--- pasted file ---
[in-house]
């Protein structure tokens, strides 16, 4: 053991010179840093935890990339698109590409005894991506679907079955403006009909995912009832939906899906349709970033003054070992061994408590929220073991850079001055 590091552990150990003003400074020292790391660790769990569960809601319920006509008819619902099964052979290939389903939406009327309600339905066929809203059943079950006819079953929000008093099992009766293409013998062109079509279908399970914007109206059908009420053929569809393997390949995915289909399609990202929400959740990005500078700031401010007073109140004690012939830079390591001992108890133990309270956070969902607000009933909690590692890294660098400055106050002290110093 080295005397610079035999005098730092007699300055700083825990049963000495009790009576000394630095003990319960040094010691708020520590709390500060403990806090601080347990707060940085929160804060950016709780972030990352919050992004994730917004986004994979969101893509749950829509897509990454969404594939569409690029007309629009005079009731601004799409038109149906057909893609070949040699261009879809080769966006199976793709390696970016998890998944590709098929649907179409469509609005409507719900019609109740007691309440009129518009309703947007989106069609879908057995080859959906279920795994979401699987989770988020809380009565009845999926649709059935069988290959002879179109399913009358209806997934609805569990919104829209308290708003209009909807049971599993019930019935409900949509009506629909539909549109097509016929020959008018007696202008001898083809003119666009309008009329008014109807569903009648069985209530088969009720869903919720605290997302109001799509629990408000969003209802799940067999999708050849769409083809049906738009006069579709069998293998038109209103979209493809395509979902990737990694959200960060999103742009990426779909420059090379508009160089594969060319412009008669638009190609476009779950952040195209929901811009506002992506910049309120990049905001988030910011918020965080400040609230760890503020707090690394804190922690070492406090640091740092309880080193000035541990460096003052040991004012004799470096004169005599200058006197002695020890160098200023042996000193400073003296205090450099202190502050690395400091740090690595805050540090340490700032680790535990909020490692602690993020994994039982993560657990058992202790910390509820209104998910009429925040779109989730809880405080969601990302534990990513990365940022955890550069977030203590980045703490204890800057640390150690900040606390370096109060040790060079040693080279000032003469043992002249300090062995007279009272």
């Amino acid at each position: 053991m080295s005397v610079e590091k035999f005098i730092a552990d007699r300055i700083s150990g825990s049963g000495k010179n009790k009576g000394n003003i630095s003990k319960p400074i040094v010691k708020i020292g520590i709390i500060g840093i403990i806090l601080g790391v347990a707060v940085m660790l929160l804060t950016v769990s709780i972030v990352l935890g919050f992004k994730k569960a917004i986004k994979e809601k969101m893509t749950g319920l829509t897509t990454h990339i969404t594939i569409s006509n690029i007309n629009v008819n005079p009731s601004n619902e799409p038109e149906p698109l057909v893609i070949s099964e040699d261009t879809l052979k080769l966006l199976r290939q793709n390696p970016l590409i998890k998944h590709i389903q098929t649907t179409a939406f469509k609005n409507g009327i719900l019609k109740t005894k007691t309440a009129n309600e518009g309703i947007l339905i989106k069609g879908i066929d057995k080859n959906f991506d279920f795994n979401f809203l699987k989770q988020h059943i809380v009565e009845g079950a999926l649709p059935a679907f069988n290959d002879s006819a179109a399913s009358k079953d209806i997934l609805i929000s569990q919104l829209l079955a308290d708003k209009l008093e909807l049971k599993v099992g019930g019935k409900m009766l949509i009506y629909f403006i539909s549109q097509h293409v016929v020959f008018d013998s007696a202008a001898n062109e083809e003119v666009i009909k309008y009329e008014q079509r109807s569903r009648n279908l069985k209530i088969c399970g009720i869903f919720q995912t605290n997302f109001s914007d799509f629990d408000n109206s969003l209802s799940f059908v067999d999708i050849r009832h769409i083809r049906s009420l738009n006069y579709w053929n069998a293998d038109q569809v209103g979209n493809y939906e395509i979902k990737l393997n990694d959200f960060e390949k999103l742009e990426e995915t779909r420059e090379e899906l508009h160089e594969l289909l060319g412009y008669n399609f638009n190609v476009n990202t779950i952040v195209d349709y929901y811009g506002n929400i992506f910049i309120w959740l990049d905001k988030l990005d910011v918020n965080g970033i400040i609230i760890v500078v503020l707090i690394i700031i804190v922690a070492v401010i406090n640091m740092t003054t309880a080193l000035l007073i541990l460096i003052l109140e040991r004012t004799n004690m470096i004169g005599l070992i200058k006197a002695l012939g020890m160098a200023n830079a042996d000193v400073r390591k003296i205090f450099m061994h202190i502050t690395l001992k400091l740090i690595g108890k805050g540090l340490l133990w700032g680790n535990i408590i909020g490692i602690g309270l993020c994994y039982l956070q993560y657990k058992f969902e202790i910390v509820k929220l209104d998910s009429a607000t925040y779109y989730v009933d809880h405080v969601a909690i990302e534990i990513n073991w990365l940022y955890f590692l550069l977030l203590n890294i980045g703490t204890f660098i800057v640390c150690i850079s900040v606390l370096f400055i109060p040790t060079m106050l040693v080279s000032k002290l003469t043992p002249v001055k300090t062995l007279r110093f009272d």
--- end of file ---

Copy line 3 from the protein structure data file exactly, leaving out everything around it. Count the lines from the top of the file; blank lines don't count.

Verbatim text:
């Amino acid at each position: 053991m080295s005397v610079e590091k035999f005098i730092a552990d007699r300055i700083s150990g825990s049963g000495k010179n009790k009576g000394n003003i630095s003990k319960p400074i040094v010691k708020i020292g520590i709390i500060g840093i403990i806090l601080g790391v347990a707060v940085m660790l929160l804060t950016v769990s709780i972030v990352l935890g919050f992004k994730k569960a917004i986004k994979e809601k969101m893509t749950g319920l829509t897509t990454h990339i969404t594939i569409s006509n690029i007309n629009v008819n005079p009731s601004n619902e799409p038109e149906p698109l057909v893609i070949s099964e040699d261009t879809l052979k080769l966006l199976r290939q793709n390696p970016l590409i998890k998944h590709i389903q098929t649907t179409a939406f469509k609005n409507g009327i719900l019609k109740t005894k007691t309440a009129n309600e518009g309703i947007l339905i989106k069609g879908i066929d057995k080859n959906f991506d279920f795994n979401f809203l699987k989770q988020h059943i809380v009565e009845g079950a999926l649709p059935a679907f069988n290959d002879s006819a179109a399913s009358k079953d209806i997934l609805i929000s569990q919104l829209l079955a308290d708003k209009l008093e909807l049971k599993v099992g019930g019935k409900m009766l949509i009506y629909f403006i539909s549109q097509h293409v016929v020959f008018d013998s007696a202008a001898n062109e083809e003119v666009i009909k309008y009329e008014q079509r109807s569903r009648n279908l069985k209530i088969c399970g009720i869903f919720q995912t605290n997302f109001s914007d799509f629990d408000n109206s969003l209802s799940f059908v067999d999708i050849r009832h769409i083809r049906s009420l738009n006069y579709w053929n069998a293998d038109q569809v209103g979209n493809y939906e395509i979902k990737l393997n990694d959200f960060e390949k999103l742009e990426e995915t779909r420059e090379e899906l508009h160089e594969l289909l060319g412009y008669n399609f638009n190609v476009n990202t779950i952040v195209d349709y929901y811009g506002n929400i992506f910049i309120w959740l990049d905001k988030l990005d910011v918020n965080g970033i400040i609230i760890v500078v503020l707090i690394i700031i804190v922690a070492v401010i406090n640091m740092t003054t309880a080193l000035l007073i541990l460096i003052l109140e040991r004012t004799n004690m470096i004169g005599l070992i200058k006197a002695l012939g020890m160098a200023n830079a042996d000193v400073r390591k003296i205090f450099m061994h202190i502050t690395l001992k400091l740090i690595g108890k805050g540090l340490l133990w700032g680790n535990i408590i909020g490692i602690g309270l993020c994994y039982l956070q993560y657990k058992f969902e202790i910390v509820k929220l209104d998910s009429a607000t925040y779109y989730v009933d809880h405080v969601a909690i990302e534990i990513n073991w990365l940022y955890f590692l550069l977030l203590n890294i980045g703490t204890f660098i800057v640390c150690i850079s900040v606390l370096f400055i109060p040790t060079m106050l040693v080279s000032k002290l003469t043992p002249v001055k300090t062995l007279r110093f009272d």